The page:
Tuesday, March 9, 2021

Forbidden Rice Salad with Blistered Broccoli and Miso Dressing

Sometimes when I first open a new cookbook, there’s something that quickens my pulse, makes me hungry, and makes me want to cook. With my review copy of East: 120 Vegan and Vegetarian Recipes from Bangalore to Beijing by Meera Sodha, it was the chapter devoted to tofu. A whole chapter, just for tofu! That’s not so surprising given that this is a plant-focused cookbook based on Sodha’s vegan column for the Guardian. But, I like tofu, and it was exciting to see it used in several dishes here. The book is vegetarian rather than strictly vegan since it expands on what she has written for the column, and the dishes are inspired by flavors from South, East, and Southeast Asia. It’s intended to be a practical cookbook for getting meals on the table in a reasonable amount of time. The tofu chapter grabbed my attention first, but to be honest I want to make just about everything in every chapter. The Snacks and Small Things chapter has Celery and Peanut Wontons with Chile Soy Sauce that are simply boiled before being topped with sauce, and the Potato Dosa with Pea and Coconut Chutney looks crispy and delicious. Among the noodles, the Mouth-Numbing Noodles with Chile Oil and Red Cabbage and Food Court Singapore Noodles are on my short list. There are curries for every season, and the summery Thai Green Curry with Eggplant, Zucchini, and Snow Peas will be in my warm weather plans. From the rice dishes, I tried the Brussels Sprouts Nasi Goreng right away and loved the marinated, sliced Brussels sprouts on top. One of the other first things I made from the book was, of course, a tofu dish. The Honey, Soy, and Ginger Braised Tofu was sweet and spicy. Some others I’ll try soon are the colorful Chile Tofu with sweet peppers and chiles and the Spring Vegetable Bun Cha with pickled cabbage. There are also chapters for legumes, sides, condiments, and sweets, but I want to tell you more about a dish from Salads.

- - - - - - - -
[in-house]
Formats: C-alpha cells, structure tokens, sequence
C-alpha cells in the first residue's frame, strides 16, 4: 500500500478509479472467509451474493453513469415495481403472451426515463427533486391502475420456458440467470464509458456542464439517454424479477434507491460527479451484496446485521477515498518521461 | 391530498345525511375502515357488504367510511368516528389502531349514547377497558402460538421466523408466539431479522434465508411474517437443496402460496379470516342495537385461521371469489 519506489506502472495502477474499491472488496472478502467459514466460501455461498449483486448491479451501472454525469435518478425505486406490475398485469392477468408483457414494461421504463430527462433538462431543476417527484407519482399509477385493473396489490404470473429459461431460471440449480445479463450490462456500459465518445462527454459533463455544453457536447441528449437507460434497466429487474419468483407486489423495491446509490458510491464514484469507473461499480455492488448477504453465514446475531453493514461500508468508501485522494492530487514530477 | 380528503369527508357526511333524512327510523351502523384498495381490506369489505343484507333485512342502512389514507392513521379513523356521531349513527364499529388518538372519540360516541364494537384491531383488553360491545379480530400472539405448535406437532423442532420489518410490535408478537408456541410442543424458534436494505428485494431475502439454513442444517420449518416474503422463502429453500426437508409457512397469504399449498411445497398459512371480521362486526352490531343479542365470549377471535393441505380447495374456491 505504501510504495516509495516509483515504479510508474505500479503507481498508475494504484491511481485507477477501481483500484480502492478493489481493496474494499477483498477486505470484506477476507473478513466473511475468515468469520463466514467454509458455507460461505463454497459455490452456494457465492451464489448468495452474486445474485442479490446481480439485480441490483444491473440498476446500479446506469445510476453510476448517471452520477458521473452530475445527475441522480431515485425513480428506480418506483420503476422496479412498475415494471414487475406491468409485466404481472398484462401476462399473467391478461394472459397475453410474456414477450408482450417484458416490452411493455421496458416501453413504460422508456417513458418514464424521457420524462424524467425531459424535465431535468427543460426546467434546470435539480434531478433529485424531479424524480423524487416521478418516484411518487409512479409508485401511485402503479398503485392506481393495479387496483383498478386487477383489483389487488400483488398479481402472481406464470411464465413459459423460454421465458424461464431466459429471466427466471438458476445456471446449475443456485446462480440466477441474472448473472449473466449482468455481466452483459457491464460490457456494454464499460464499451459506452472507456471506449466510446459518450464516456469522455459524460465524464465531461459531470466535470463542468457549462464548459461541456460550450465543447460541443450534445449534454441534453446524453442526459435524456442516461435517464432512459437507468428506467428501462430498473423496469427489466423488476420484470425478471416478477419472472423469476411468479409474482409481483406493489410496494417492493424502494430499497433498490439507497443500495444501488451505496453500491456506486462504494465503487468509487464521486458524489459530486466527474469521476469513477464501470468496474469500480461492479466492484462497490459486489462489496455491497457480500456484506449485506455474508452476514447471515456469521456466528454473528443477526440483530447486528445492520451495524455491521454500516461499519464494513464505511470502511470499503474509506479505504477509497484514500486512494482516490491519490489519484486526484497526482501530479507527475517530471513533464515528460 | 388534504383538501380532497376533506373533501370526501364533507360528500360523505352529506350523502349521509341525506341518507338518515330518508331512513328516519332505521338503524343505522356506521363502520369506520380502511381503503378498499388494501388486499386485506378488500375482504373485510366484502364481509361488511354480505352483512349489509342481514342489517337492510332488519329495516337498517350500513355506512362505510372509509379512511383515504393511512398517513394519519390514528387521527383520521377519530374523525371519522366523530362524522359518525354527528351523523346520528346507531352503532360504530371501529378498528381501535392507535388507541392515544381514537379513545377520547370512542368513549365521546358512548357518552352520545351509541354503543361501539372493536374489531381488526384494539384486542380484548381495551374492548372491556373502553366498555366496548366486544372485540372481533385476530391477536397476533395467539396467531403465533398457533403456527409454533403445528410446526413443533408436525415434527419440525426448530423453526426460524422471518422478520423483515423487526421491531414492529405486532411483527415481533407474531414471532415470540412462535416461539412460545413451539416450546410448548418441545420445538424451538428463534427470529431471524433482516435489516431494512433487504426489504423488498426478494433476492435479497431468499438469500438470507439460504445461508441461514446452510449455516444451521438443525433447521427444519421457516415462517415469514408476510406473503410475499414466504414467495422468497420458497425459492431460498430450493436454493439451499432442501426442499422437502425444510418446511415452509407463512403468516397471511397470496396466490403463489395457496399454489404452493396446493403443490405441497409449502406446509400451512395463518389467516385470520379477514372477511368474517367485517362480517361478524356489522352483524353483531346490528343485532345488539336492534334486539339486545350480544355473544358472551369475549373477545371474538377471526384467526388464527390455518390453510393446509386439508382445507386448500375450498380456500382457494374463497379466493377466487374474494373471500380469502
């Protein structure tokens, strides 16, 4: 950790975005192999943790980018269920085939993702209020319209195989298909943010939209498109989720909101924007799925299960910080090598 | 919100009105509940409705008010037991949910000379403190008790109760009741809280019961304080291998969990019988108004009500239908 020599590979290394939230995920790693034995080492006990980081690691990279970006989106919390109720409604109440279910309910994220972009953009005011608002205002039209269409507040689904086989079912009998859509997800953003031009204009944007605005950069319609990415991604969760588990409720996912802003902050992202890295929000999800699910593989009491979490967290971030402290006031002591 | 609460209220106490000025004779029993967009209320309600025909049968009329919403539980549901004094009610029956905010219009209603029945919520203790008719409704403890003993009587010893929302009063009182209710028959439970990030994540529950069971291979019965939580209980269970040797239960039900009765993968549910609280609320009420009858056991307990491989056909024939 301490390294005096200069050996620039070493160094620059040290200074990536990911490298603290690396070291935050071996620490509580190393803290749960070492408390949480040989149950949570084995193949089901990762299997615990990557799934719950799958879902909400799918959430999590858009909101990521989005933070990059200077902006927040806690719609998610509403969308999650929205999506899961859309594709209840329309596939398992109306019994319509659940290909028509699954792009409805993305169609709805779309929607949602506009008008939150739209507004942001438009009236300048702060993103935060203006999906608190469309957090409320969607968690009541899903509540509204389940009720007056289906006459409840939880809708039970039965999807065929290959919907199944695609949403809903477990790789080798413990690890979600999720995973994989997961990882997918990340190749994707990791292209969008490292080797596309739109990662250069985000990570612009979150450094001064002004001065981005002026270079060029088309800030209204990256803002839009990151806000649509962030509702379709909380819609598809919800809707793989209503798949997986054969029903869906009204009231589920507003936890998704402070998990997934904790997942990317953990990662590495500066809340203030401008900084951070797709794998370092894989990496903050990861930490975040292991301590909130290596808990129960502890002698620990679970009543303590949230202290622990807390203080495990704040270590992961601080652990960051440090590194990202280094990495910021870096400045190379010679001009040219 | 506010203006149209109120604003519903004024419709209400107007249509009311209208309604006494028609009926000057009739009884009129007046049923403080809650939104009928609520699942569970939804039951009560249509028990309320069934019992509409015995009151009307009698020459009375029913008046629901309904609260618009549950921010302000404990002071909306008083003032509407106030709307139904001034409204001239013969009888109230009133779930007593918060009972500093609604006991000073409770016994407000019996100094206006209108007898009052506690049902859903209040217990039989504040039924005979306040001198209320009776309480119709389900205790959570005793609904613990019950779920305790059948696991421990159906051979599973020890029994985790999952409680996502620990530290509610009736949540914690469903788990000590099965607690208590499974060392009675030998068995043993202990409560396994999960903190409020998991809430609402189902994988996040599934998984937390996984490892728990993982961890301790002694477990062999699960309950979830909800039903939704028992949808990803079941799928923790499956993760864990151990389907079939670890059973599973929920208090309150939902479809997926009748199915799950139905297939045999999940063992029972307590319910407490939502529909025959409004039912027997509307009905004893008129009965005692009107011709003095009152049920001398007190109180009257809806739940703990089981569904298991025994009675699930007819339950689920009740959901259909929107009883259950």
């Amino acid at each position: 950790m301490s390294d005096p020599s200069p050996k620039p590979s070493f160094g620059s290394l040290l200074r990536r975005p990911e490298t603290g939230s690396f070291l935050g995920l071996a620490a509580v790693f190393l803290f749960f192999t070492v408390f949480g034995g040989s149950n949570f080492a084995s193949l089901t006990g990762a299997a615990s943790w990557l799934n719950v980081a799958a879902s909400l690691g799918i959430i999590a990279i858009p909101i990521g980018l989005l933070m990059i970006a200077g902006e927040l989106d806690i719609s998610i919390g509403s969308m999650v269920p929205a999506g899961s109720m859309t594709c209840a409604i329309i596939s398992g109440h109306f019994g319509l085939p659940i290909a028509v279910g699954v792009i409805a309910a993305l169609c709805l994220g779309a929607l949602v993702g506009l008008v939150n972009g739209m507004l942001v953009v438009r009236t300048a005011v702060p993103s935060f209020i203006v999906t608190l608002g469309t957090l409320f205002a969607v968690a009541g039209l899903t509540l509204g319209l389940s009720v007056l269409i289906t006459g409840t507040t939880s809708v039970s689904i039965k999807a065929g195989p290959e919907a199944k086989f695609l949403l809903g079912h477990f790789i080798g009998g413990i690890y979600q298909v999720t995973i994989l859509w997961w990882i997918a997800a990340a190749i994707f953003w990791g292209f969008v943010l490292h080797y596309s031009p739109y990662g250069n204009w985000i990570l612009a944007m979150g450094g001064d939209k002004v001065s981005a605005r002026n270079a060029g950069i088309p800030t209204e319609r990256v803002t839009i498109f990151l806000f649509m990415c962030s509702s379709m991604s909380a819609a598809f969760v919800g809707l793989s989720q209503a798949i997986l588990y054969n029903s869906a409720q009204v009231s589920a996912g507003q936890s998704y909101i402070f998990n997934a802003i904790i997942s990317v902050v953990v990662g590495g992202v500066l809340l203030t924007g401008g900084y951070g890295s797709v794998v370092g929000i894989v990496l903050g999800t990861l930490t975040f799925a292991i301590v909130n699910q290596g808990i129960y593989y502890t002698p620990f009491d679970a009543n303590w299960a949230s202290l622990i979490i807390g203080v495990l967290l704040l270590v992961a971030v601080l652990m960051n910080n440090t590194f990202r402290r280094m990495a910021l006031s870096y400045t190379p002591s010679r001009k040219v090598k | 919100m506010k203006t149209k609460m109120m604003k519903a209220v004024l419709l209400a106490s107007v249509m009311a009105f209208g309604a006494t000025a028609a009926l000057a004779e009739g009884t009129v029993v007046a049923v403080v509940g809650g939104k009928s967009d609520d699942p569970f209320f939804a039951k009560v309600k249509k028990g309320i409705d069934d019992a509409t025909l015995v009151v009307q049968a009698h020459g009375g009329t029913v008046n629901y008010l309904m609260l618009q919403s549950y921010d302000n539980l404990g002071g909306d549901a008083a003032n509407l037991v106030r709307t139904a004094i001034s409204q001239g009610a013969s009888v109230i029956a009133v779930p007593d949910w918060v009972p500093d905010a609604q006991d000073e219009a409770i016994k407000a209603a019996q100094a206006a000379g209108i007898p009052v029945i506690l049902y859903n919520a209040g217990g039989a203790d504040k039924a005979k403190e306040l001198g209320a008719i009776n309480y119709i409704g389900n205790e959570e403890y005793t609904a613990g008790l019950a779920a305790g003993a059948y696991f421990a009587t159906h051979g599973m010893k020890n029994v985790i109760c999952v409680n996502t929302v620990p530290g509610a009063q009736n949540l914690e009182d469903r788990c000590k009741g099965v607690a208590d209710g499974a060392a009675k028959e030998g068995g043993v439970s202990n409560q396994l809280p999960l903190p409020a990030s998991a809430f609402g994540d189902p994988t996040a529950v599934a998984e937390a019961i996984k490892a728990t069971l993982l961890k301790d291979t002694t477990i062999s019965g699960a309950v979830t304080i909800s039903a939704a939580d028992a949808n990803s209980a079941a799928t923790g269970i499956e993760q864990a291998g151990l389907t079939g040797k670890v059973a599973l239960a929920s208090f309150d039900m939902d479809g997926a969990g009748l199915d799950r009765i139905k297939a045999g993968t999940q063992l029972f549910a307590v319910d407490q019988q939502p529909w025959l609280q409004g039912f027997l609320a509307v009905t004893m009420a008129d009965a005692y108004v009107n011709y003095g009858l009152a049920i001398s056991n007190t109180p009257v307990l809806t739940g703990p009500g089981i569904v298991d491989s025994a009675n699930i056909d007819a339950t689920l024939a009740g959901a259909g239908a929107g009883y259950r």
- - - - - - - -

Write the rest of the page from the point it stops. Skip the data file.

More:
The Forbidden Rice Salad with Blistered Broccoli and Miso Dressing looked fresh, crunchy, and full of flavor, and it was. In the book, it’s made with broccolini, but I had just received regular broccoli from my CSA and used that. First, the rice was cooked, drained, and left covered with a towel in a sieve. The dressing was a puree of cashews, fresh ginger, white miso, oil, and lemon juice. The broccoli was blistered in a frying pan as were the snap peas that I used in place of snow peas. To put it all together, the rice was spread on a platter, shredded red cabbage was layered with sliced watermelon radish in my case, thawed edamame, avocado wedges, and the blistered broccoli and snap peas. Last, dressing was drizzled on top. 

The magic of pureed cashews made the dressing thick and rich, and the lemon, ginger, and miso flavors would work well with a variety of salad ingredients. That combination worked especially well here with the chewy rice, crisp radishes, and blistered vegetables. Like all the recipes in this book, the mix of tastes and textures brings a lot of fun to the plate.

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